Class-action suit alleges security guards stiffed on wages, overtime
The Toronto Star reports on a new class action against security companies for unpaid wages
The Toronto Star talks to Josh Mandryk and Christine Davies about a potential new class action against Primary Response Inc. and Garda Canada Security Corporation.
The statement of claim alleges that the Primary Response, which was purchased by Garda Canada, violated the Employment Standards Act, 2000 and its contracts of employment with security guards by requiring security guards to show up for work a minimum of fifteen minutes early, but failing to compensate them for this time.
The claim also alleges that Primary Response unlawfully averaged security guards’ overtime pay over a two-week pay period, despite the fact that its overtime averaging agreement had expired and a subsequent application for approval had been rejected by the Ministry of Labour. The claim also alleges that Primary Response made uniform deductions from payroll which did not comply with the ESA.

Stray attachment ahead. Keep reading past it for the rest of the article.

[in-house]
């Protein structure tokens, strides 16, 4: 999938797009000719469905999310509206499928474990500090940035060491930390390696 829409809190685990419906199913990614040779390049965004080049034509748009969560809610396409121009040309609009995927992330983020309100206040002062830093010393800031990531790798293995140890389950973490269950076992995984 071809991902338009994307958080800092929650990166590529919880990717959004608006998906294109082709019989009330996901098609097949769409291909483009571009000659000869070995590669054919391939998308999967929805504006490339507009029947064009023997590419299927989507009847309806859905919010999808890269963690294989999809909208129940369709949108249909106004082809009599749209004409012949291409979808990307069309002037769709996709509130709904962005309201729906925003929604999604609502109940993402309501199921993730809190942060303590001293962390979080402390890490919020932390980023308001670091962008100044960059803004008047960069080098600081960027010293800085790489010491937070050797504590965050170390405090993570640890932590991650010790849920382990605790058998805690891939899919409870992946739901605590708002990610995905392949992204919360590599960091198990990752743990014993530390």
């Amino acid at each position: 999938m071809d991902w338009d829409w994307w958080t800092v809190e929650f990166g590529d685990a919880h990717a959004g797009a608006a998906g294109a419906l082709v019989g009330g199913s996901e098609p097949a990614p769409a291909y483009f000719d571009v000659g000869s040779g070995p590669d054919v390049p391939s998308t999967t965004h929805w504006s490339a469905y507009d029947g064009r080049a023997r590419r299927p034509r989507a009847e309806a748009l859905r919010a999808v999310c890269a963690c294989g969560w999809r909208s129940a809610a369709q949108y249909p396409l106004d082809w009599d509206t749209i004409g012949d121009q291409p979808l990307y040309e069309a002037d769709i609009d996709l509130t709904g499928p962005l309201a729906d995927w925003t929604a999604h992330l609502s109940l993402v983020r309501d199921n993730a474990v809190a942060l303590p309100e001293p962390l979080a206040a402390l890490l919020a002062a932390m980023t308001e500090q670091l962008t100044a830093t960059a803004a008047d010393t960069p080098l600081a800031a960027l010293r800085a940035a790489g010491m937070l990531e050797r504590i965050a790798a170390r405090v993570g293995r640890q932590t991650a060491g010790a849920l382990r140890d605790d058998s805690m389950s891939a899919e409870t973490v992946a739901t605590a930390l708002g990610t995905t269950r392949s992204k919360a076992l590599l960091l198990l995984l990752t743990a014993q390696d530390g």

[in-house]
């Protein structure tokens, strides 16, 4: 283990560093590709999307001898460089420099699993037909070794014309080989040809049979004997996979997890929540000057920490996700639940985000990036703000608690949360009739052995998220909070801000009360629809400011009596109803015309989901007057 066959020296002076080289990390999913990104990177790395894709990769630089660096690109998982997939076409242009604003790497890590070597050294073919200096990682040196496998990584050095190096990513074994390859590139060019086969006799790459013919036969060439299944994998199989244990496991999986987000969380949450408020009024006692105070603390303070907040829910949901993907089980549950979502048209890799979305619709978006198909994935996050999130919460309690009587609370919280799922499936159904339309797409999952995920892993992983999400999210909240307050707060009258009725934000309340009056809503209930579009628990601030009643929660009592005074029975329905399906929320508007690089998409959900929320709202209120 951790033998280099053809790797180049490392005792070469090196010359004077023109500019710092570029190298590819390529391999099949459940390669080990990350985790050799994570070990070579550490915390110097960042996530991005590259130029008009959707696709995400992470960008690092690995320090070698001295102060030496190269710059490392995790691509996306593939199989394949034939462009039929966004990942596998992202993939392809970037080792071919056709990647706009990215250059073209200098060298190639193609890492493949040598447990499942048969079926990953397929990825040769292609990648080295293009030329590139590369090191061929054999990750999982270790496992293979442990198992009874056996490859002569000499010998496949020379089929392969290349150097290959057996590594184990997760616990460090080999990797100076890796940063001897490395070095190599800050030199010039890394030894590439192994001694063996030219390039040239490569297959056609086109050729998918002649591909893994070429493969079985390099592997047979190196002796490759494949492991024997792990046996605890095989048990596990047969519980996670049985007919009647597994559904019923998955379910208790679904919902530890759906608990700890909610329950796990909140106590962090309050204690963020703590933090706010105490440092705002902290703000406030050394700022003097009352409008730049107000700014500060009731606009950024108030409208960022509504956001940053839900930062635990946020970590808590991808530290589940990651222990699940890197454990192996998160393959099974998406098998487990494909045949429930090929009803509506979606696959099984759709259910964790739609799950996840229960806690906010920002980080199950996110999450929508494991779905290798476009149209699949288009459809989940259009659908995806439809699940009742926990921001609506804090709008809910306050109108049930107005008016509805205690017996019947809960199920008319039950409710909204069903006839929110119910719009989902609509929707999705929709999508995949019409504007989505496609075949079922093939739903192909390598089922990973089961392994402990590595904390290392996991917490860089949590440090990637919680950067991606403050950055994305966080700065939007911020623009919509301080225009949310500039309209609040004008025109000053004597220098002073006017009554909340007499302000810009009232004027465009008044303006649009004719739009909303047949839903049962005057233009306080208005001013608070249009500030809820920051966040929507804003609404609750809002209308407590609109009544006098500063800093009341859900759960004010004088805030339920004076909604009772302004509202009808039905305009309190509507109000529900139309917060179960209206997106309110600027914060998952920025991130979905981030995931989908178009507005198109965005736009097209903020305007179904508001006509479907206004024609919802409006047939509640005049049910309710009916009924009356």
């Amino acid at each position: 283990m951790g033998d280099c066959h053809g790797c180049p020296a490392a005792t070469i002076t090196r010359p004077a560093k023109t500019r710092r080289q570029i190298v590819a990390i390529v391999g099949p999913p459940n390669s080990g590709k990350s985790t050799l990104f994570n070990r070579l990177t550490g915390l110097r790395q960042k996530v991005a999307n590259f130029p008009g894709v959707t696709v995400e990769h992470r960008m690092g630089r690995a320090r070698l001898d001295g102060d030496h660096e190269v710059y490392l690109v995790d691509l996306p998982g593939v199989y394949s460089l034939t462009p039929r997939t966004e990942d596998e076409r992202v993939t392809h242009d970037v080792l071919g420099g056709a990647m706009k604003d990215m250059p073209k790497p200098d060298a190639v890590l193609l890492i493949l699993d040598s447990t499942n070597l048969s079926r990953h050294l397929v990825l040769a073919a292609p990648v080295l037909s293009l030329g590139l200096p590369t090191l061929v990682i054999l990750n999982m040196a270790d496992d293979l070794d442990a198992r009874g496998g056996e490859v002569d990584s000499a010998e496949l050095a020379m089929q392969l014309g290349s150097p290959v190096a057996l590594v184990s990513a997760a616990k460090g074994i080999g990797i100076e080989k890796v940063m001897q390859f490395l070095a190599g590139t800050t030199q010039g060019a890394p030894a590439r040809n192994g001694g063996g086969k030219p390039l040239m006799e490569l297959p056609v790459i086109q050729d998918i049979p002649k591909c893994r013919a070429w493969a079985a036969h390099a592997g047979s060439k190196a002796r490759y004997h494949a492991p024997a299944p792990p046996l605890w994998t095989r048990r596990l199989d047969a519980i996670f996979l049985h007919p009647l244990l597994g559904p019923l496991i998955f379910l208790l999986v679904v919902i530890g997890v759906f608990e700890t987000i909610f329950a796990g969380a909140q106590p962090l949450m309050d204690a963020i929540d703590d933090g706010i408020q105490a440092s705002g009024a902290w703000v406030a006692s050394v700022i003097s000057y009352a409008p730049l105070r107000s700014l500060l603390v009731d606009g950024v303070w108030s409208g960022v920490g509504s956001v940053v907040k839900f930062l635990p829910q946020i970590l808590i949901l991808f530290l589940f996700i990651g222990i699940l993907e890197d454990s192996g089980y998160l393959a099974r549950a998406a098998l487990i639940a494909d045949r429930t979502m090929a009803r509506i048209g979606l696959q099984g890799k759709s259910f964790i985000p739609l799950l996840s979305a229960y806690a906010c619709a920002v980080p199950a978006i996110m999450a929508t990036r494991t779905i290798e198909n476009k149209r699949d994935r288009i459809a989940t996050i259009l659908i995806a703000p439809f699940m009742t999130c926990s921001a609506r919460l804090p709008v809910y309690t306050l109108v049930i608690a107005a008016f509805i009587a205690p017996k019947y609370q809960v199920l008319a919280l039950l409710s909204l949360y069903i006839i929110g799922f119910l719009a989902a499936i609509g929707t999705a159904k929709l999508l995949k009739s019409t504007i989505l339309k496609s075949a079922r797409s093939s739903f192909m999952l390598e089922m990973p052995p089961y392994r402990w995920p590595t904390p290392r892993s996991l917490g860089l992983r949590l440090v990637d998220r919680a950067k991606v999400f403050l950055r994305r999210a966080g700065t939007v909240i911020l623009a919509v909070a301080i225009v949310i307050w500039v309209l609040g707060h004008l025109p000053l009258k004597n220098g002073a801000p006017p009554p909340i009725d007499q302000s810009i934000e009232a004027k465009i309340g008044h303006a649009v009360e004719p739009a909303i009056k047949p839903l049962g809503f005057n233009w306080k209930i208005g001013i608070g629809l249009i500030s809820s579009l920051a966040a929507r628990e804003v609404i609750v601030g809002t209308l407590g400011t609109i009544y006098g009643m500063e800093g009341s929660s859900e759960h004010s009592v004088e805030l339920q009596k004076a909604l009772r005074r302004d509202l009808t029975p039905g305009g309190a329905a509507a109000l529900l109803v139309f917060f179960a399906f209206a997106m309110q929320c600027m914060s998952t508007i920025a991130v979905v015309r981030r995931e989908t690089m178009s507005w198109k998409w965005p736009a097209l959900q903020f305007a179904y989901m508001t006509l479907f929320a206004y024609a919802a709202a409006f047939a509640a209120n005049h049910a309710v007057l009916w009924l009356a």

“This is about defending core employment standards protections for a group of precarious workers facing well-documented barriers to enforcing their rights,” said Joshua Mandryk, a lawyer with Toronto-based labour law firm Goldblatt Partners, which initiated the suit.
“Although the law is quite clear, off-the-clock work and unpaid overtime similar to that alleged in this case are all too common in our economy. We hope this case sends a strong reminder that ‘off-the-clock’ time required by an employer is work which must be compensated.”
“Security guards work long hours in challenging and potentially dangerous situations. Like all workers, they deserve to be paid fairly for their hard work,” said Goldblatt co-counsel Christine Davies.